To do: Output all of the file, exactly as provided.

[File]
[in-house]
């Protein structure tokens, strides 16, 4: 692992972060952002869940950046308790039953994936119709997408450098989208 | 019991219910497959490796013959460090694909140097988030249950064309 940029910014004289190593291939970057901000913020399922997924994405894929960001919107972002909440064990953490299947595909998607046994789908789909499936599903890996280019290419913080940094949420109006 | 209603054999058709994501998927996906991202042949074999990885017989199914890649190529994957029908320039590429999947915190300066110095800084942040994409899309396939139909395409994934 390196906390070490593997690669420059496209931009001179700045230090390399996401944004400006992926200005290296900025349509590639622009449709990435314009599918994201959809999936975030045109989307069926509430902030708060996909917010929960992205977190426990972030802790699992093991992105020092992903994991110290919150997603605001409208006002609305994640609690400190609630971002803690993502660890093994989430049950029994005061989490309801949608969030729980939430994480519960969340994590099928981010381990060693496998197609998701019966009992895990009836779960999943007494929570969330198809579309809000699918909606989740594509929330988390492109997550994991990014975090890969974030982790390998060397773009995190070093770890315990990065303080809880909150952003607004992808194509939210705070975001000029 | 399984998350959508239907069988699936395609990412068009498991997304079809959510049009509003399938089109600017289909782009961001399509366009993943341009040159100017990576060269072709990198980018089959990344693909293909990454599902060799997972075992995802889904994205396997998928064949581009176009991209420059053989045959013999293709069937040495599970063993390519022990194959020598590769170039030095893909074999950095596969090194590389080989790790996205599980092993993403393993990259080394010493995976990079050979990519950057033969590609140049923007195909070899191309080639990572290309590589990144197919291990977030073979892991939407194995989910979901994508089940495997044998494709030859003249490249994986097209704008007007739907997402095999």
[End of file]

[in-house]
């Protein structure tokens, strides 16, 4: 692992972060952002869940950046308790039953994936119709997408450098989208 | 019991219910497959490796013959460090694909140097988030249950064309 940029910014004289190593291939970057901000913020399922997924994405894929960001919107972002909440064990953490299947595909998607046994789908789909499936599903890996280019290419913080940094949420109006 | 209603054999058709994501998927996906991202042949074999990885017989199914890649190529994957029908320039590429999947915190300066110095800084942040994409899309396939139909395409994934 390196906390070490593997690669420059496209931009001179700045230090390399996401944004400006992926200005290296900025349509590639622009449709990435314009599918994201959809999936975030045109989307069926509430902030708060996909917010929960992205977190426990972030802790699992093991992105020092992903994991110290919150997603605001409208006002609305994640609690400190609630971002803690993502660890093994989430049950029994005061989490309801949608969030729980939430994480519960969340994590099928981010381990060693496998197609998701019966009992895990009836779960999943007494929570969330198809579309809000699918909606989740594509929330988390492109997550994991990014975090890969974030982790390998060397773009995190070093770890315990990065303080809880909150952003607004992808194509939210705070975001000029 | 399984998350959508239907069988699936395609990412068009498991997304079809959510049009509003399938089109600017289909782009961001399509366009993943341009040159100017990576060269072709990198980018089959990344693909293909990454599902060799997972075992995802889904994205396997998928064949581009176009991209420059053989045959013999293709069937040495599970063993390519022990194959020598590769170039030095893909074999950095596969090194590389080989790790996205599980092993993403393993990259080394010493995976990079050979990519950057033969590609140049923007195909070899191309080639990572290309590589990144197919291990977030073979892991939407194995989910979901994508089940495997044998494709030859003249490249994986097209704008007007739907997402095999």